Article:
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Who Knew? Facebook Tops HCAHPS as Measure of Care

By Stewart Gandolf, Chief Executive Officer

massachusetts general hospitalYou don’t have to look far to find a chorus of concerns about the HCAHPS survey tools. But you need look no further than the enormously popular Facebook for real-people feedback.

In a quest for a uniform means of comparison for the informed patient/consumer, hospital administrators and managers continue to be challenged by the ways and means of improving HCAHPS numbers. Conscientious hospitals have added their own means and methods to assess patient care, experience and satisfaction.

As it turns out, studies have validated a correlation between Facebook and quality of care. It seems that social media is a useful barometer for patient feedback in addition to HCAHPS, patient panels, quality improvement groups, follow-up phone calls and other measures.

“A new study from Massachusetts General Hospital (MGH) investigators finds a correlation between how hospitals are rated on Facebook’s five-star system and how well they performed on a widely-used measure of quality care,” according to MGH. The study, published online in the Journal of General Internal Medicine, compared hospitals’ 30-day readmission rates with their Facebook ratings.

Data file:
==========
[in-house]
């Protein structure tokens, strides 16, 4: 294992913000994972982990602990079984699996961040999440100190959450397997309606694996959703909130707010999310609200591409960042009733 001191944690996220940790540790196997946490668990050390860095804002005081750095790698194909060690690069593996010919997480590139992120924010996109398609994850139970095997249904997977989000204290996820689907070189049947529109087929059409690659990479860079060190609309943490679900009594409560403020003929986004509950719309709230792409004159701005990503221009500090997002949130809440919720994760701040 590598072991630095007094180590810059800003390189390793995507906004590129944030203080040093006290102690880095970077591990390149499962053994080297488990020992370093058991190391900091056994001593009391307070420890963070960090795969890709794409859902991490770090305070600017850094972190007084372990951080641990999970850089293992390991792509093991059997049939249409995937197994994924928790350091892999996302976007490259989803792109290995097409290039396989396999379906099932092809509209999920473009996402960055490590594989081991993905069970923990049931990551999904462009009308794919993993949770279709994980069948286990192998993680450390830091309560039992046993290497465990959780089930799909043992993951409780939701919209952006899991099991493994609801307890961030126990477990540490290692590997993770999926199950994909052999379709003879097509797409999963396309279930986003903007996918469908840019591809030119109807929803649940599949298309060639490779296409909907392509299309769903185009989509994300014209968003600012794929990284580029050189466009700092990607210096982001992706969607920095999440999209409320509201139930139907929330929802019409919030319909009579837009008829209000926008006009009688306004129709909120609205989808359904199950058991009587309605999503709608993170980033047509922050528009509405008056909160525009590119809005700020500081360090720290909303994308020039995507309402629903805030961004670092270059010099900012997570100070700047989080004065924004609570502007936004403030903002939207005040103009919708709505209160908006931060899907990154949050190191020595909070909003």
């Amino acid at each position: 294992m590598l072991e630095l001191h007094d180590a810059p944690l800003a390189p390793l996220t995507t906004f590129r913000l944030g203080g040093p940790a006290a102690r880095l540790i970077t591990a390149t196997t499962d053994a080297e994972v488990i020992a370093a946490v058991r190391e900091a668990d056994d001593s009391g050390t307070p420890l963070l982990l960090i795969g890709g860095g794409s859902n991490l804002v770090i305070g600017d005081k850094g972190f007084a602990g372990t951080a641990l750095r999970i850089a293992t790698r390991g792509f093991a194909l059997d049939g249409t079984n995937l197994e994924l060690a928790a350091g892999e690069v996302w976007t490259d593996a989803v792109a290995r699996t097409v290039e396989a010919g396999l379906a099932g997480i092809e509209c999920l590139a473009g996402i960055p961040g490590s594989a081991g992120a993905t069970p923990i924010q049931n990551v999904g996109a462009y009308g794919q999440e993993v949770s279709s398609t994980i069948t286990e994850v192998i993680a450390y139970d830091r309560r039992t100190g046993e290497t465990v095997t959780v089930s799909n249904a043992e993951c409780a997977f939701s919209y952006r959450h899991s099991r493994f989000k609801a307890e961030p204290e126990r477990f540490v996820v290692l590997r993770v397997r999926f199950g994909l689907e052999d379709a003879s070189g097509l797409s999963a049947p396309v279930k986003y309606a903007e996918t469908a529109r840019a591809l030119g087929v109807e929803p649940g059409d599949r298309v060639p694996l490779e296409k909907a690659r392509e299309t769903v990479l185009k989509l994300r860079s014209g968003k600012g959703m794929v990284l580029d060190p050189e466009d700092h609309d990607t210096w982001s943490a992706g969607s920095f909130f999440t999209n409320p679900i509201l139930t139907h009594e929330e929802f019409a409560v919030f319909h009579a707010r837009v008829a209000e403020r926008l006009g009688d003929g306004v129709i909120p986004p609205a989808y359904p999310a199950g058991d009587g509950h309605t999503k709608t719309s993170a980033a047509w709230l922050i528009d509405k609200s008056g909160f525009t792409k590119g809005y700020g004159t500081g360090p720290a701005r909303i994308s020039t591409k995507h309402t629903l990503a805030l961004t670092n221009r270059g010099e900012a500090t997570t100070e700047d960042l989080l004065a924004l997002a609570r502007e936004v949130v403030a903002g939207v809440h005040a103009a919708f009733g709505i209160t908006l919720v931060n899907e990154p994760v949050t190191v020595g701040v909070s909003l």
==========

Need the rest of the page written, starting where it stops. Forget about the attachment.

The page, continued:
“’We found that the hospitals in which patients were less likely to have unplanned readmissions within the 30 days after discharge had higher Facebook ratings than were those with higher readmission rates,’ says lead author McKinley Glover, MD, MHS, a clinical fellow in the MGH Department of Radiology.

Useful take-away ideas for hospital and healthcare communicators…

“’Since user-generated social media feedback appears to be reflective of patient outcomes, hospitals and health care leaders should not underestimate social media’s value in developing quality improvement programs.’”

“Hospitals should be aware that social media ratings may influence patient perceptions of hospitals and potentially their health care choices,” the authors advise. “Hospitals and other healthcare organizations should also be aware of the potential message they send by not using social media.”

If this has a familiar ring to it…

But this isn’t the first academic study that linked social media to satisfaction. About two years ago we published an article titled, Hospital Facebook LIKES Reflect Patient Satisfaction and Lower Mortality Rates. We reported that, according to findings published by the American Journal of Medical Quality, the number of "Likes” on a hospital’s Facebook page can be used as a proxy for patient satisfaction and an indicator of hospital quality.

And for related reading, see: HCAHPS: Missing the Measure of Experience vs. Satisfaction. From a marketing point of view, it’s useful to remember that satisfaction surveys look backward, and they don’t tell you how many prospective patients never made an appointment or declined to use the facility.

Lonnie Hirsch

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